Transactional data operations - AWS Lake Formation

Transactional data operations

Lake Formation ACID transactions provide snapshot isolation, which enables multiple jobs to concurrently and reliably update governed tables by adding and removing Amazon S3 objects, while maintaining read consistency for each query against the data lake.

An example of the read consistency that ACID transactions provide is when a user starts a query in Amazon Athena that scans all partitions of a table to aggregate sales figures. While the scan is proceeding and before it completes, an ETL job adds a partition to the table. If the user performed the query within a transaction, they will see query results that reflect the state of the table at the start of the query. The results won't include data from the new partition created by the job.

Lake Formation operations that take part in transactions access and modify governed tables in the AWS Glue Data Catalog. A transaction can involve multiple governed tables.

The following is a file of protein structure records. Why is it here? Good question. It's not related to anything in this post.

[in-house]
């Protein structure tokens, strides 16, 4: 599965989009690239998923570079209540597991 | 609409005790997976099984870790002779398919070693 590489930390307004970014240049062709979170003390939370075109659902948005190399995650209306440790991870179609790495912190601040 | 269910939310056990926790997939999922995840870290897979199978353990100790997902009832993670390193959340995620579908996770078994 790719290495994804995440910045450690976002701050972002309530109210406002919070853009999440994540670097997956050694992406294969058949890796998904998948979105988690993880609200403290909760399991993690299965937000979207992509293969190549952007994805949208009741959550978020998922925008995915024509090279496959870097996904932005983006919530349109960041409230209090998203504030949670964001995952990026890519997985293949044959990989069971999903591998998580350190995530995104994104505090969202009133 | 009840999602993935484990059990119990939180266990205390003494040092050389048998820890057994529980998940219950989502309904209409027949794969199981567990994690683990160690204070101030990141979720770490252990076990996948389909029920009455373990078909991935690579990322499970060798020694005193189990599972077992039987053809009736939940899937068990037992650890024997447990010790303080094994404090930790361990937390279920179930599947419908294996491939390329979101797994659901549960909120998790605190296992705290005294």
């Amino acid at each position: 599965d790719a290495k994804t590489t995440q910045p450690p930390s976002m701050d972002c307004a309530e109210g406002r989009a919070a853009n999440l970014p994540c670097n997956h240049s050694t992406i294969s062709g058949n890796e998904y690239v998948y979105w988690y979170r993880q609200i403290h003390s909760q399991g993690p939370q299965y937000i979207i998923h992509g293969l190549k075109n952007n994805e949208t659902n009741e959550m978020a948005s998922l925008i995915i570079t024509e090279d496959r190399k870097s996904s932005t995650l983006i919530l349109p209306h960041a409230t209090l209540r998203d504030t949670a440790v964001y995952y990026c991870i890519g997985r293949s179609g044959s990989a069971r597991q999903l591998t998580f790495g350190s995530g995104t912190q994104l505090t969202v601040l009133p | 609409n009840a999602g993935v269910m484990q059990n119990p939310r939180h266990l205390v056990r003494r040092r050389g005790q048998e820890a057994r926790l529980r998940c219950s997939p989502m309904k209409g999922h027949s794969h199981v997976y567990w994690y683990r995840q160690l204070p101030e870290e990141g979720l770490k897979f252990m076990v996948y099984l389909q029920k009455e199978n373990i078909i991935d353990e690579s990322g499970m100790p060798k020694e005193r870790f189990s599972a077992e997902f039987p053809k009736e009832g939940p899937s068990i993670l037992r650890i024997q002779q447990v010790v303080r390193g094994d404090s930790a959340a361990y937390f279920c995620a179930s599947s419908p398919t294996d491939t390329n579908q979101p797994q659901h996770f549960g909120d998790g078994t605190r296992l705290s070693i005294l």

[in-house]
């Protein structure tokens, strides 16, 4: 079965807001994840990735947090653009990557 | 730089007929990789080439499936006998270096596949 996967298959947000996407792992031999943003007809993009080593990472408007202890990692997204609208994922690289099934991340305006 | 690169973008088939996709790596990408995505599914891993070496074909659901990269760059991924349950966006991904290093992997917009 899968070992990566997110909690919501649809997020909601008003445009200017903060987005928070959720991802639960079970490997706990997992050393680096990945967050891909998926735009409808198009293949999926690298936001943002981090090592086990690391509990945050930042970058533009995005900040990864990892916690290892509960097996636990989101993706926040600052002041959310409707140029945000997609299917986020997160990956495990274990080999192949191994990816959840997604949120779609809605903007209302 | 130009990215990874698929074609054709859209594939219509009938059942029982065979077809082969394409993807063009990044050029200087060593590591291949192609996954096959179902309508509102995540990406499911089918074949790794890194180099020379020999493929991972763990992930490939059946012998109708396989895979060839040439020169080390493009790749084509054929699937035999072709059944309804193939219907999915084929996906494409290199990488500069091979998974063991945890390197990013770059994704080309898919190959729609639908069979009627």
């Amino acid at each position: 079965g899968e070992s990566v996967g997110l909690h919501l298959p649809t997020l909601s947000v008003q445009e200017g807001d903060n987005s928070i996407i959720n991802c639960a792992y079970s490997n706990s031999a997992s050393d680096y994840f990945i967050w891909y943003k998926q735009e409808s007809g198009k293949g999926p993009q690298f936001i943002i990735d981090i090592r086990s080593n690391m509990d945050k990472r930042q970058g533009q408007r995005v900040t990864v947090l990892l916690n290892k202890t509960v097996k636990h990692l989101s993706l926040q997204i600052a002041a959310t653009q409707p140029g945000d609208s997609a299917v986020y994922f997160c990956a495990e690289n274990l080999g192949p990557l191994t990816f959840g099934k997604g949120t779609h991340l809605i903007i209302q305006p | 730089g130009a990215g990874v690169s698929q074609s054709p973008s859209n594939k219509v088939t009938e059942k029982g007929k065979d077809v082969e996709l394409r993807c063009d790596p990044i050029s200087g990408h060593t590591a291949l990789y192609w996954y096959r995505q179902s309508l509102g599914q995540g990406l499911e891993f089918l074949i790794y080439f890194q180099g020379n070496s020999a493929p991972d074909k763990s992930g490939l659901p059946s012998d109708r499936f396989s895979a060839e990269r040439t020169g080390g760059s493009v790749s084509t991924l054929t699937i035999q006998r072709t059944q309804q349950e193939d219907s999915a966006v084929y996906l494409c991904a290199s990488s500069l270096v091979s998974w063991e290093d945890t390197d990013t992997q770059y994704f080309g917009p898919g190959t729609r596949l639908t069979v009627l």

Transactions also provide ACID properties for changes involving the metadata that defines the Amazon S3 objects that make up a governed table (the manifest), as well as the table schema. For more information about governed tables, see Governed tables in Lake Formation.

Integrated AWS services such as Athena automatically perform queries within transactions when governed tables are involved. To use transactions in your AWS Glue ETL jobs, the job script begins a transaction before performing any reads or writes to the data lake, references the transaction ID for any operation within the transaction, and commits the transaction upon completion. If a read or write operation fails, the job script can retry the operation, or optionally cancel the transaction. You can also use transactions in your queries by specifying the past point in time to read from.

Lake Formation might automatically cancel a transaction if Lake Formation detects certain failures, such as conflicting writes. Canceling a transaction causes all operations to be rolled back, as described in Reading from and writing to the data lake within transactions.

To enable Lake Formation to distinguish long-running transactions (for example, Spark ETL jobs that run for many hours) from transactions that are abandoned due to crashes, your long-running write transactions should call the heartbeat API operation ExtendTransaction regularly. This isn't necessary for read-only transactions. Lake Formation automatically cancels transactions that are idle for too long.